What Is an Abstract in a Lab Report?
Abstracts are short paragraphs serving to sum up a much more extended paper (a lab report, for instance). The main purpose of that paragraph is to let the person going to read the report itself (your professor or supervisor) know about things they will find in its contents. If you then decide to continue your career as a field researcher, being familiar with the abstract in report writing will be a significant advantage. These brief paragraphs show a potential reader whether they will find something relevant to their projects in your report.
A worthy example of an abstract in a lab report contains the info about:
- the field of research;
- purposes it pursued;
- outcomes received;
- work contents.
Abstracts can be informational and descriptive. No, they are not the same. The difference is substantial.
An informational abstract is about details. Its content includes the lab report summary with all the focus points, such as the experiment objective, methodology, outcomes, discussion, and concluding results.
A descriptive abstract is much less detailed if you compare it with an informational one. As a consequence, it is less wordy (normally between 100 and 200 words) and paying attention exclusively to the key features and points. In a descriptive abstract, you may omit coming up with such things as outcomes, summaries, or discussions. However, you should mention the main goal and the experiment methods here.
Which One to Pick?
Is there a way to find out how to write an abstract for a lab report depending on the type? Yes, and clarifying the type is relatively simple. The quickest solution is to consult with your supervisor or professor.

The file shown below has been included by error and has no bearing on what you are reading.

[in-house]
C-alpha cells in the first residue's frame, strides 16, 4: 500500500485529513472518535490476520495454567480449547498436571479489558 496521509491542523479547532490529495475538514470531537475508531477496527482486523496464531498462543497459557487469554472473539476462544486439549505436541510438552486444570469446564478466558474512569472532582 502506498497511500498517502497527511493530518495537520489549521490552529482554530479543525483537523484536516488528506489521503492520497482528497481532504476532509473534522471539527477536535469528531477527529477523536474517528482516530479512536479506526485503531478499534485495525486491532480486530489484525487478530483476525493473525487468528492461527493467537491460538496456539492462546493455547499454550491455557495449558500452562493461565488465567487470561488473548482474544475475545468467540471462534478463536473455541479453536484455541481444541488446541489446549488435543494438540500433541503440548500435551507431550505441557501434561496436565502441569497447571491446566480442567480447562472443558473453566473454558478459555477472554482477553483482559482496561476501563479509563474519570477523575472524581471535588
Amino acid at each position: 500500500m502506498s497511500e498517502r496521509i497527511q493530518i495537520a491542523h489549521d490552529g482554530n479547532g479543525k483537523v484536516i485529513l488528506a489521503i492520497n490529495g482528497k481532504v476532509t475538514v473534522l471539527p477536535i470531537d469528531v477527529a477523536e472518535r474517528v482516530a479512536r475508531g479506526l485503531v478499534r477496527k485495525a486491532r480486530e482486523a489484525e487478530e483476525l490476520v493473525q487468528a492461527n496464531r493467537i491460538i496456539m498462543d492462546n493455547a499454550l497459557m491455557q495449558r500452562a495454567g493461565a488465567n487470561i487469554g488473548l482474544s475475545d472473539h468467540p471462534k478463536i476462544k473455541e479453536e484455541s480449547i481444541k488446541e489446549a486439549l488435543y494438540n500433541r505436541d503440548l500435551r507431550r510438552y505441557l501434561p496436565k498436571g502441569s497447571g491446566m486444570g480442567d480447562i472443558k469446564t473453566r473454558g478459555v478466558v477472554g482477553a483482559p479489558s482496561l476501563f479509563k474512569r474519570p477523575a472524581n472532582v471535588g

Sometimes, the type of abstract is not given in the requirements. If that is your case, consider paying attention to the field and length of the report you’ve got. For instance, while deciding how to write an abstract for a lab report, you’ll most probably want to go in for an informational type that is longer and more specific.
How to Write a Lab Report Abstract: Steps to Consider
So, what is the abstract in a lab report? In fact, that shouldn’t be a confusing question for you after you read the previous part of this guide. If so, then, finally, you are ready to start writing it. The following recommendations are called to help you pass through the entire way.
Research Question Picked Correctly
This is essential. Make sure the chosen question is practicable. Additionally, it should be possible to measure. Still, narrowing the question down is vital, too. And, of course, it is perfect if the topic you picked for research is meaningful to the scientific area.
Don’t Rush With an Abstract
It is wise to wait till the lab report itself is finished before you start even thinking about abstract writing. That is the way for you to make it clearly understandable and maximally precise. Additionally, an existing report is a ready-made reference making it significantly simpler to finalize a worthy abstract.
Begin With Essentials